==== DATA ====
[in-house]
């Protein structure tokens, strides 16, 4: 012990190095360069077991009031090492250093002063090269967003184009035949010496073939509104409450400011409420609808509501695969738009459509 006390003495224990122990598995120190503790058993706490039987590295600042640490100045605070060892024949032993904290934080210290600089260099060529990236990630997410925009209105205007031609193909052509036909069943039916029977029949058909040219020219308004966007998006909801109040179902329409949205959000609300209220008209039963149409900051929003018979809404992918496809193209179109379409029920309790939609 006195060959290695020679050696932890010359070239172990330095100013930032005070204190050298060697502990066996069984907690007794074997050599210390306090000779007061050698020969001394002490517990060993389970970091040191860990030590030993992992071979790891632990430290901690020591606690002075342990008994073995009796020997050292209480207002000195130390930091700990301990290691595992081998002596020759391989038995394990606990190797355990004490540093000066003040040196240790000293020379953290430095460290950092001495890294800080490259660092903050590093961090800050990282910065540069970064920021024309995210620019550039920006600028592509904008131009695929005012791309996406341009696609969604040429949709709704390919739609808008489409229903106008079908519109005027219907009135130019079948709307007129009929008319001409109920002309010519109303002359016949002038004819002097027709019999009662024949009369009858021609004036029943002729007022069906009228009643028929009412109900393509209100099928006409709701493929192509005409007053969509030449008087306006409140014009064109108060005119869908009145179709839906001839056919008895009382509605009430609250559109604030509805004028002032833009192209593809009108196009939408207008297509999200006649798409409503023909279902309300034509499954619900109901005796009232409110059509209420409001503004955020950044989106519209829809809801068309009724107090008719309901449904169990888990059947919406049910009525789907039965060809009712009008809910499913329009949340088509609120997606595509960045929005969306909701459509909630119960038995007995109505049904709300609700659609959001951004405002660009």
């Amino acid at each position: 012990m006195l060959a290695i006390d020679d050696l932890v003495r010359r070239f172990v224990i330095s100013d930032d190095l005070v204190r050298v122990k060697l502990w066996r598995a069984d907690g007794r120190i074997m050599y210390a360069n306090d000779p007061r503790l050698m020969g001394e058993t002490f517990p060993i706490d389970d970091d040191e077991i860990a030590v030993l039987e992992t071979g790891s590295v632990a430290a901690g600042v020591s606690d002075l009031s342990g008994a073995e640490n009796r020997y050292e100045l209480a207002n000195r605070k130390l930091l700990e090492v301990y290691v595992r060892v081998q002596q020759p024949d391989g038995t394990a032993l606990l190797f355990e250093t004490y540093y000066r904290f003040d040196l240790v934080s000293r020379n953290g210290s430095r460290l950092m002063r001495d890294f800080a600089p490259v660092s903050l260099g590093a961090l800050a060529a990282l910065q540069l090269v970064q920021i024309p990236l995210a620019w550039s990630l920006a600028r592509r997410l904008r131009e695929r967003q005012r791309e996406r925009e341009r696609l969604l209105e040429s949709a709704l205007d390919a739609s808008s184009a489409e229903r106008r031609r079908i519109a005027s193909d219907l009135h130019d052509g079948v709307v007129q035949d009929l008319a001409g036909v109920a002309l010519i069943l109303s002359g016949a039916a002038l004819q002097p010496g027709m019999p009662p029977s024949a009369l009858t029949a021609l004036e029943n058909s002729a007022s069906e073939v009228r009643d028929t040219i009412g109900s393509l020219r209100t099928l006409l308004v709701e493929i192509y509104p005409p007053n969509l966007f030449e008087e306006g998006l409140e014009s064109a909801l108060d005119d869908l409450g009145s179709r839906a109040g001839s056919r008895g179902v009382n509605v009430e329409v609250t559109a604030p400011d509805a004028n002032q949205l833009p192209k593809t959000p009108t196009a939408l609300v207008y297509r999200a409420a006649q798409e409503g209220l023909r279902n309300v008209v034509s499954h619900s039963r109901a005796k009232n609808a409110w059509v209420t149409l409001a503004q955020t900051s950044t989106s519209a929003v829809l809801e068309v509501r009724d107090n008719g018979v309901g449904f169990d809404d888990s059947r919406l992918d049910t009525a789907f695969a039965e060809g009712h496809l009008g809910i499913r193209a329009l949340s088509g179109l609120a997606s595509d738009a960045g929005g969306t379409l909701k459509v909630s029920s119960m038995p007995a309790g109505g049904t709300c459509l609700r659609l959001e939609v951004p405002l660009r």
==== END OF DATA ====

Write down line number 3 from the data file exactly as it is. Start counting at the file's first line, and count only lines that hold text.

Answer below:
């Amino acid at each position: 012990m006195l060959a290695i006390d020679d050696l932890v003495r010359r070239f172990v224990i330095s100013d930032d190095l005070v204190r050298v122990k060697l502990w066996r598995a069984d907690g007794r120190i074997m050599y210390a360069n306090d000779p007061r503790l050698m020969g001394e058993t002490f517990p060993i706490d389970d970091d040191e077991i860990a030590v030993l039987e992992t071979g790891s590295v632990a430290a901690g600042v020591s606690d002075l009031s342990g008994a073995e640490n009796r020997y050292e100045l209480a207002n000195r605070k130390l930091l700990e090492v301990y290691v595992r060892v081998q002596q020759p024949d391989g038995t394990a032993l606990l190797f355990e250093t004490y540093y000066r904290f003040d040196l240790v934080s000293r020379n953290g210290s430095r460290l950092m002063r001495d890294f800080a600089p490259v660092s903050l260099g590093a961090l800050a060529a990282l910065q540069l090269v970064q920021i024309p990236l995210a620019w550039s990630l920006a600028r592509r997410l904008r131009e695929r967003q005012r791309e996406r925009e341009r696609l969604l209105e040429s949709a709704l205007d390919a739609s808008s184009a489409e229903r106008r031609r079908i519109a005027s193909d219907l009135h130019d052509g079948v709307v007129q035949d009929l008319a001409g036909v109920a002309l010519i069943l109303s002359g016949a039916a002038l004819q002097p010496g027709m019999p009662p029977s024949a009369l009858t029949a021609l004036e029943n058909s002729a007022s069906e073939v009228r009643d028929t040219i009412g109900s393509l020219r209100t099928l006409l308004v709701e493929i192509y509104p005409p007053n969509l966007f030449e008087e306006g998006l409140e014009s064109a909801l108060d005119d869908l409450g009145s179709r839906a109040g001839s056919r008895g179902v009382n509605v009430e329409v609250t559109a604030p400011d509805a004028n002032q949205l833009p192209k593809t959000p009108t196009a939408l609300v207008y297509r999200a409420a006649q798409e409503g209220l023909r279902n309300v008209v034509s499954h619900s039963r109901a005796k009232n609808a409110w059509v209420t149409l409001a503004q955020t900051s950044t989106s519209a929003v829809l809801e068309v509501r009724d107090n008719g018979v309901g449904f169990d809404d888990s059947r919406l992918d049910t009525a789907f695969a039965e060809g009712h496809l009008g809910i499913r193209a329009l949340s088509g179109l609120a997606s595509d738009a960045g929005g969306t379409l909701k459509v909630s029920s119960m038995p007995a309790g109505g049904t709300c459509l609700r659609l959001e939609v951004p405002l660009r």